image description May 23, 2013

5 Questions: Harold Dieterle

5 Questions: Harold Dieterle

Budding Restaurateur Celebrates His Roots

Harold Dieterle, executive chef/co-owner of three outstanding New York City restaurants, Kin Shop, Perilla and The Marrow and champion of Top Chef season one, talks about his love of Thai food, how his heritage inspired the menu at his new restaurant and his favorite NYC eats. You studied Thai cuisine and culture while on a sabbatical in Thailand. What were the most important lessons from that trip?

Harold Dieterle: Just being there and learning from the locals, cooking with local ingredients, and experiencing the cuisine firsthand was all really eye-opening. I learned about ingredients and flavors that I never knew existed, and it was incredible to meet and cook with people who have cooked with these things for their whole lives. With a Sicilian-American background, how did you land on Thai food?

HD: I wasn’t exposed to Thai flavors until I was out of culinary school, but I loved them immediately despite a lot of my first experiences being quite inauthentic. Once I traveled to Thailand that solidified my love for the cuisine. What made you decide to try out for Top Chef? Ever want to do food TV again?

HD: At the time, I loved competition, and I obviously love to cook, so it was the right move for me. While it was definitely a great experience, I feel much more comfortable inside a kitchen. I never say never, and something could always develop sort of organically, but I’m much more interested in spending my time in a kitchen than in front of a camera. How did winning Top Chef Season 1 change your career?

HD: It got me amazing exposure, and that exposure helped a lot when my business partner Alicia Nosenzo and I opened Perilla in 2007. It continues to get me exposure today, but I like to think that the exposure isn’t as instrumental to the success of my restaurants as it maybe once was. What inspired the concept of your new Italian/German restaurant, The Marrow? Favorite things on the menu?

HD: The Marrow was inspired by my heritage, and divided into two sides: one for my mother’s Italian heritage, and one for my father’s German heritage. Some of these dishes are updated takes on the traditional dishes that my grandmothers would cook, but a lot of them just grew from the perks I remember from my childhood kitchen. From the Familia Chiarelli side, for instance, one of my favorites is the Skillet-Braised Cuttlefish, which my grandmother would make with calamari. The schnitzel dish on the Dieterle side of the menu comes with spaetzle that is my grandma’s exact recipe—she never used duck for the schnitzel, though. How do you split your time between three restaurants?

HD: I try to spend time at all three, but I’ve been spending more time at The Marrow since we just launched brunch and lunch there, and because it’s the newest of the three—we only opened about six months ago. Alicia and I are really fortunate to have amazing teams, both back and front of house, at all three restaurants, and I’m comfortable leaving things in their hands. Favorite NYC restaurants?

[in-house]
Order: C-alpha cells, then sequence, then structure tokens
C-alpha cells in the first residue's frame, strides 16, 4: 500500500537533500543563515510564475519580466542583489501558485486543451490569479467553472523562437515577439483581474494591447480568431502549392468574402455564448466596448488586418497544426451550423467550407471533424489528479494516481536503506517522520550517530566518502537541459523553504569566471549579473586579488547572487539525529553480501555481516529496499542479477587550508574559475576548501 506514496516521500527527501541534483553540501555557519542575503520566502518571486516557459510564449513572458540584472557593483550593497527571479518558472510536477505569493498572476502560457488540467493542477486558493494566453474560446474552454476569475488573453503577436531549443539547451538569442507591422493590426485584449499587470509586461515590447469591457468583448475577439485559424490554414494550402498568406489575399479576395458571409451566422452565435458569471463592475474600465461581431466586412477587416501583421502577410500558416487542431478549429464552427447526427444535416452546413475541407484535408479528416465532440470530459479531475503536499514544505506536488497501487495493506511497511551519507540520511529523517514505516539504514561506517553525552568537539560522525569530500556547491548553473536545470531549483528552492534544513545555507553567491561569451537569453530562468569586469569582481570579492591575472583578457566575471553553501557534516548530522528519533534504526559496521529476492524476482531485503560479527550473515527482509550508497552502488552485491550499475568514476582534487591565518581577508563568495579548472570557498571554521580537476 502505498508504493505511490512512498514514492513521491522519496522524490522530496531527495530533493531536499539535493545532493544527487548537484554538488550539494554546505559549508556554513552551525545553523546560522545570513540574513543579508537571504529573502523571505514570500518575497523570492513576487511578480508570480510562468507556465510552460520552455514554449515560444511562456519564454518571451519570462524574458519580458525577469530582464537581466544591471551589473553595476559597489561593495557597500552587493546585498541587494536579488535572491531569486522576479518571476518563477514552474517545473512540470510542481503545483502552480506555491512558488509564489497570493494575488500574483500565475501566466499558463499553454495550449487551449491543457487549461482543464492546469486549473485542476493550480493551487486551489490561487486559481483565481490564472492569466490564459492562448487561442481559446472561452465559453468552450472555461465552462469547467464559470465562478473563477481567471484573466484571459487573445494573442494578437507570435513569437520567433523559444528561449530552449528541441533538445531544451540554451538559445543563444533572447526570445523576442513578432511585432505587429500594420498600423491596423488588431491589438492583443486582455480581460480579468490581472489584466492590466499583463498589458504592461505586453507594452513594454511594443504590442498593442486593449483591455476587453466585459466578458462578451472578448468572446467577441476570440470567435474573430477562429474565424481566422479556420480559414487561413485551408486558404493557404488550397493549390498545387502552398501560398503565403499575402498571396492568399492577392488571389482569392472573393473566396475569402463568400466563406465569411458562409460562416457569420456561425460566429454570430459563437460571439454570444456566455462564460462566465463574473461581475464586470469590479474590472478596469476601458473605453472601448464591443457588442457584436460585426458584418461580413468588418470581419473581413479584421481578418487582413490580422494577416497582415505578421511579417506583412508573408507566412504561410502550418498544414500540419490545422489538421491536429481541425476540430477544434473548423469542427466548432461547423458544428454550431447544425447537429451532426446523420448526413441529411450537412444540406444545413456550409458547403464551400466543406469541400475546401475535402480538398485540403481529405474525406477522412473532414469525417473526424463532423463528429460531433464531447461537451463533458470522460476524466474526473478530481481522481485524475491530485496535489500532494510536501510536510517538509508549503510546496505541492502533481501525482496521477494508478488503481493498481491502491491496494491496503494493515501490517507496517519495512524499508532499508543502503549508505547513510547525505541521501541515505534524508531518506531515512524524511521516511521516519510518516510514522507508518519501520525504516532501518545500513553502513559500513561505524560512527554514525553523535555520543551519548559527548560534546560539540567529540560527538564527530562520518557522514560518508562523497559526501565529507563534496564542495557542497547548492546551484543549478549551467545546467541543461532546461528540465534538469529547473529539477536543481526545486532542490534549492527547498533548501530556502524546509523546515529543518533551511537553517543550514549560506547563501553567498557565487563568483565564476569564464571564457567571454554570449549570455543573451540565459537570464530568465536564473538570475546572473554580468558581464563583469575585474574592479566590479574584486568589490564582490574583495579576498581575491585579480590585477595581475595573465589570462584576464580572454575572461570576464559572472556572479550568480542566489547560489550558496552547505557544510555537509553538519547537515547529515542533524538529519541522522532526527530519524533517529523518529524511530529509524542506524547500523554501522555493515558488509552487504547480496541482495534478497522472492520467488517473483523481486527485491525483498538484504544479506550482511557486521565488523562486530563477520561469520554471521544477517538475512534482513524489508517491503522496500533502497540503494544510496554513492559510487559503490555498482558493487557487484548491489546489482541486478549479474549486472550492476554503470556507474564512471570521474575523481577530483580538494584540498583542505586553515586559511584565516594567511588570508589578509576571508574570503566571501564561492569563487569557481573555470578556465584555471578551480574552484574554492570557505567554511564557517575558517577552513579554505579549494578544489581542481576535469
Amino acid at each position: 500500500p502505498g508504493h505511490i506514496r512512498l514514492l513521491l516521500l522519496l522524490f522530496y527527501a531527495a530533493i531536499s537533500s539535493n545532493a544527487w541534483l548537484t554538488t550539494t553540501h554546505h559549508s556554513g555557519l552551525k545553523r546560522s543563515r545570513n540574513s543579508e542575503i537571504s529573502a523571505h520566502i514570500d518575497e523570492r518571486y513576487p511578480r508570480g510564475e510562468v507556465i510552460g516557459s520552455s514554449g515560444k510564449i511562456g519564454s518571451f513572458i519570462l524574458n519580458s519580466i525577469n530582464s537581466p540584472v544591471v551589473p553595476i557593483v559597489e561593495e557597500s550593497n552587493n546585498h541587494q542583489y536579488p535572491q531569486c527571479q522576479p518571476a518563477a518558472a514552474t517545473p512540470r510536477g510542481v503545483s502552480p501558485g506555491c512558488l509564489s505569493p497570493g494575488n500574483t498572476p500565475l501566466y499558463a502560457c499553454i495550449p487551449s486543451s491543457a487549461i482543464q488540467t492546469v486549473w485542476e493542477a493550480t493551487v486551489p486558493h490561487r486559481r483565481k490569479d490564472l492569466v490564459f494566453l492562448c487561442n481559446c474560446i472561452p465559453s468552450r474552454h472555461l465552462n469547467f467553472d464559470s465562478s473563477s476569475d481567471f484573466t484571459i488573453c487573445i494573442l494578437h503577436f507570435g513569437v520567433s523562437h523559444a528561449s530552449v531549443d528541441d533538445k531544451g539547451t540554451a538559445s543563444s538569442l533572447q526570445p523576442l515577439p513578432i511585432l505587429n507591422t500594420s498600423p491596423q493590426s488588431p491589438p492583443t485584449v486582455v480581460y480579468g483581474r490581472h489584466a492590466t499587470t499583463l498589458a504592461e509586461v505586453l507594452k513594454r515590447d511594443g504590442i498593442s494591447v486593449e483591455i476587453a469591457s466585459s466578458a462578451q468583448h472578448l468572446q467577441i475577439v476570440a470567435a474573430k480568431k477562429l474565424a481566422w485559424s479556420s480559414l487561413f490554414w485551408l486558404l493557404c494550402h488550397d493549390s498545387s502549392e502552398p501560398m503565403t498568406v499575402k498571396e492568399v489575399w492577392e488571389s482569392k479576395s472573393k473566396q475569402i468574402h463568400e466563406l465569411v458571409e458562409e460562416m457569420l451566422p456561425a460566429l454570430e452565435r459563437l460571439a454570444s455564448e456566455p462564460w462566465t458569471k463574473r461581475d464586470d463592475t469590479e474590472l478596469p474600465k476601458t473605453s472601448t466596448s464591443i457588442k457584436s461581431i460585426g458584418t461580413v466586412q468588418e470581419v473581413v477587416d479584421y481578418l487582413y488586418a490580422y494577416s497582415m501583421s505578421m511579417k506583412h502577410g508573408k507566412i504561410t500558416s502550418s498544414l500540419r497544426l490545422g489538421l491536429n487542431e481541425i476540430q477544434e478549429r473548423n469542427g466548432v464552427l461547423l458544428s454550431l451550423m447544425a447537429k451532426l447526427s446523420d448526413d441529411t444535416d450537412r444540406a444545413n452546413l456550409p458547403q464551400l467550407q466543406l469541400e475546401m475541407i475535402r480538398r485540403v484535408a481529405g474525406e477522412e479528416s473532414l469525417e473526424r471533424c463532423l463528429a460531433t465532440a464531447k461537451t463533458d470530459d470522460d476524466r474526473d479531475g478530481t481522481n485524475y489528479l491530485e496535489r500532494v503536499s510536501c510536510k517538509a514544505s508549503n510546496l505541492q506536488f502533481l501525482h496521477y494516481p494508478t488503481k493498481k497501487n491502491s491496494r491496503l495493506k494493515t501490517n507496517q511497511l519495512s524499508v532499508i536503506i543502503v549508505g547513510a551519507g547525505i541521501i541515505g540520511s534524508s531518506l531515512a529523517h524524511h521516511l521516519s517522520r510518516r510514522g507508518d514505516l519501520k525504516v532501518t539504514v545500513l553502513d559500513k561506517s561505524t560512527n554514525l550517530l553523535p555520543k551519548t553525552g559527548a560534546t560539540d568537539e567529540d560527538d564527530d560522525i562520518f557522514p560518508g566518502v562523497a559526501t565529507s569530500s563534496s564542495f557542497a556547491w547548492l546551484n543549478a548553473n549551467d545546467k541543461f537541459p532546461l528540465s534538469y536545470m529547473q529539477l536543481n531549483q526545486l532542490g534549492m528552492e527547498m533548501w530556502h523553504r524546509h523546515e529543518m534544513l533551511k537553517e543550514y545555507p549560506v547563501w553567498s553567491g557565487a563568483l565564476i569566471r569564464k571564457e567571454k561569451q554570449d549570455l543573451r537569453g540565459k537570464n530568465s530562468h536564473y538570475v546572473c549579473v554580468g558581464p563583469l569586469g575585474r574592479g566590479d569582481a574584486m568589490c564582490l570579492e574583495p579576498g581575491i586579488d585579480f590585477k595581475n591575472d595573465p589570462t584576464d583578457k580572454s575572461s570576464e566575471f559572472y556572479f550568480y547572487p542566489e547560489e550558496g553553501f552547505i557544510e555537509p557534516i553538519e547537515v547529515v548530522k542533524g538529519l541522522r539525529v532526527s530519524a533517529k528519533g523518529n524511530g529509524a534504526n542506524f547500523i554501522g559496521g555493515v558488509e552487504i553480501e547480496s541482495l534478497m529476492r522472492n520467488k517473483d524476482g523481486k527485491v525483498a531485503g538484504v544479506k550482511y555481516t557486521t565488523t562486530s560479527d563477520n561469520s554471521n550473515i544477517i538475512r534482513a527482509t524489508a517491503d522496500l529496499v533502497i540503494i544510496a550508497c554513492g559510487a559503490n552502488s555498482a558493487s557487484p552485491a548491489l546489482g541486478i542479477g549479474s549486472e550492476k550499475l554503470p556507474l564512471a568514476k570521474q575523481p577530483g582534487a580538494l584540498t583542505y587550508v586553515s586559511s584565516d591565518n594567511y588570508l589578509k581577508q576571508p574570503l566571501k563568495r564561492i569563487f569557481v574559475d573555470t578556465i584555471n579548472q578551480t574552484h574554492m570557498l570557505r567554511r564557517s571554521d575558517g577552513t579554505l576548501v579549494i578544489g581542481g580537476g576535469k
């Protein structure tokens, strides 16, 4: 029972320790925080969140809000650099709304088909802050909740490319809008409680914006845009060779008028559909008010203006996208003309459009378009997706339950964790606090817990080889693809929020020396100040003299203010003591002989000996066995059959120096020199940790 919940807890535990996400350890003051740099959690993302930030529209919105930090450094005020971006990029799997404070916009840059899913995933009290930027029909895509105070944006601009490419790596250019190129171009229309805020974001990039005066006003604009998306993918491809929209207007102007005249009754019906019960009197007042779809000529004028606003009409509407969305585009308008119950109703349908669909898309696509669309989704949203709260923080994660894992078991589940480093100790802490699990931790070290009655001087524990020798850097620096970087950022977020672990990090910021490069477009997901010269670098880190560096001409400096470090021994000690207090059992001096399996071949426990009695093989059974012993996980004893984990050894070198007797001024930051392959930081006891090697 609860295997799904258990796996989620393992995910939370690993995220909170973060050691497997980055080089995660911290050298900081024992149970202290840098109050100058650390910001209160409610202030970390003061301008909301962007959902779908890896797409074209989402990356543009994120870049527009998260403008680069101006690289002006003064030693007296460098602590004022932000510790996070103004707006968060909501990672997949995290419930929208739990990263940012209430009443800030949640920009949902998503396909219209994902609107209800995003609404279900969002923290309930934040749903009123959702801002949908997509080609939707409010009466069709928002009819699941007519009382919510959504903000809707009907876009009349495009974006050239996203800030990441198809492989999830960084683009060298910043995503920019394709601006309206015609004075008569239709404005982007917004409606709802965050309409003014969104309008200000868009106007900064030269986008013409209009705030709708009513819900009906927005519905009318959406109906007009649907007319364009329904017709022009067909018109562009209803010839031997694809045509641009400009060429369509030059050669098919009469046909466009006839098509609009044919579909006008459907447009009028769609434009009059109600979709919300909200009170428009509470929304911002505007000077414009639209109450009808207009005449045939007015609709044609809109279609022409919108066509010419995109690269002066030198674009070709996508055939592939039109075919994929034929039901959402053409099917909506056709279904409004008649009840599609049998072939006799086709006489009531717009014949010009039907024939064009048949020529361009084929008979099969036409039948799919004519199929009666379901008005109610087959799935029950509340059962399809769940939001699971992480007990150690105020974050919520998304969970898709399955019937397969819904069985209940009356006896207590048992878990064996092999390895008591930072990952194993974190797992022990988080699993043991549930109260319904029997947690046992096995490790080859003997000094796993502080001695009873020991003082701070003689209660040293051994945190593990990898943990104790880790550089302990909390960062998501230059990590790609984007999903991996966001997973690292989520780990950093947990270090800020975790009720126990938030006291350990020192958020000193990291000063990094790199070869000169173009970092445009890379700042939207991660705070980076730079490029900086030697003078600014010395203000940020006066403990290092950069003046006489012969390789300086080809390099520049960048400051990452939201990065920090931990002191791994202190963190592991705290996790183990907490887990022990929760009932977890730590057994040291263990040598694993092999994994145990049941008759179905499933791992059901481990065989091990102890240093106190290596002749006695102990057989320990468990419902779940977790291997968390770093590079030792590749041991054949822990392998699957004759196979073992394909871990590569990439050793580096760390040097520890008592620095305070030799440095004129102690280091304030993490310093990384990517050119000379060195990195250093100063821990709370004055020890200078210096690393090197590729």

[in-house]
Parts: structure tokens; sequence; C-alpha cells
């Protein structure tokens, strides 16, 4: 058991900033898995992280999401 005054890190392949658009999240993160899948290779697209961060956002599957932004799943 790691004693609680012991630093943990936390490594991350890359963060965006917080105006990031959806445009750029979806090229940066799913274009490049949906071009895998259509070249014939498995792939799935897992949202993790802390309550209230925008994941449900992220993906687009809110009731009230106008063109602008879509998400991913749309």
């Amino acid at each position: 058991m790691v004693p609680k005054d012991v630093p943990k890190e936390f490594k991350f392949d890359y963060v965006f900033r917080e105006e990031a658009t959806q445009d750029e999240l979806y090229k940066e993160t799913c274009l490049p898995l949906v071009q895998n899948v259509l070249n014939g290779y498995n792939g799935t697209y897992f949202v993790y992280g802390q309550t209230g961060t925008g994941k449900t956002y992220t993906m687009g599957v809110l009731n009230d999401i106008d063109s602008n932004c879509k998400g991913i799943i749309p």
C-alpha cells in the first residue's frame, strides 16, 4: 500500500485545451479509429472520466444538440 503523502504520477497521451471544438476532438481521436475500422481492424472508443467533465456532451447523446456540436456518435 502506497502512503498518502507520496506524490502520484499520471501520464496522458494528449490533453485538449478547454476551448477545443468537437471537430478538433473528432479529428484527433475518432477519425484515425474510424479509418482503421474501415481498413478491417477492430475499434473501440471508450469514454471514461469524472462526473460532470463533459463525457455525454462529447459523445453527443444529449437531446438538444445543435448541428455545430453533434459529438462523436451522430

HD: Spicy & Tasty, Dovetail, Ayada, Legend and 15 East :What’s in your fridge?

HD: Blueberries. Always. I also always like to have plenty of meats and cheeses lying around. I swear by mozzarella cheese, and always have at least two kinds of it in my fridge. If I have a good cut of rib eye in my fridge, I’m happy. Finally, you’ll always find sawtooth, an herb, in there. I use it as much as I can—it’s like cilantro, but way better.

Check out Harold’s recipe for Miang of Fluke with pomelo, fried garlic, betel leaf, ginger vinaigrette & chili jam.


Harold Dieterle’s Italian-American upbringing is what first inspired him to be a chef; specifically, watching and assisting his mother prepare traditional Sicilian Sunday suppers in their Long Island home. His interest in cooking continued during middle school, when he enrolled in home economics class and first learned basic recipes for dishes such as fried chicken. 

After graduating from high school in 1995, he went to Spain to work in some of the country’s top kitchens. Upon his return, he attended the Culinary Institute of America (CIA) in Hyde Park, New York. After graduating, he worked at a series of high-quality establishments on Long Island (e.g. Della Femina) and in Manhattan, most notably the 1770 House in 2002, which garnered a two-star review from The New York Times during his time there.

In 2002, Harold landed a job at restaurateur Jimmy Bradley’s Tribeca restaurant, The Harrison, where he worked under future standout chefs Joey Campanaro and Brian Bistrong. In 2006, Harold competed in and won the first season of Bravo’s Top Chef. The following year he and business partner Alicia Nosenzo opened Perilla in the West Village, a critically acclaimed New American restaurant with Asian influences. In October 2010, Harold and Alicia opened their second West Village restaurant, Kin Shop, devoted to contemporary Thai cuisine and inspired by his many trips to Thailand. Kin Shop was awarded two-stars by the New York Times in 2010. In late 2012, Harold and Alicia opened their third restaurant, The Marrow, at 99 Bank Street in the West Village, focusing on contemporary German and Italian fare – the inspiration coming from Harold’s family heritage.



Powered by Facebook Comments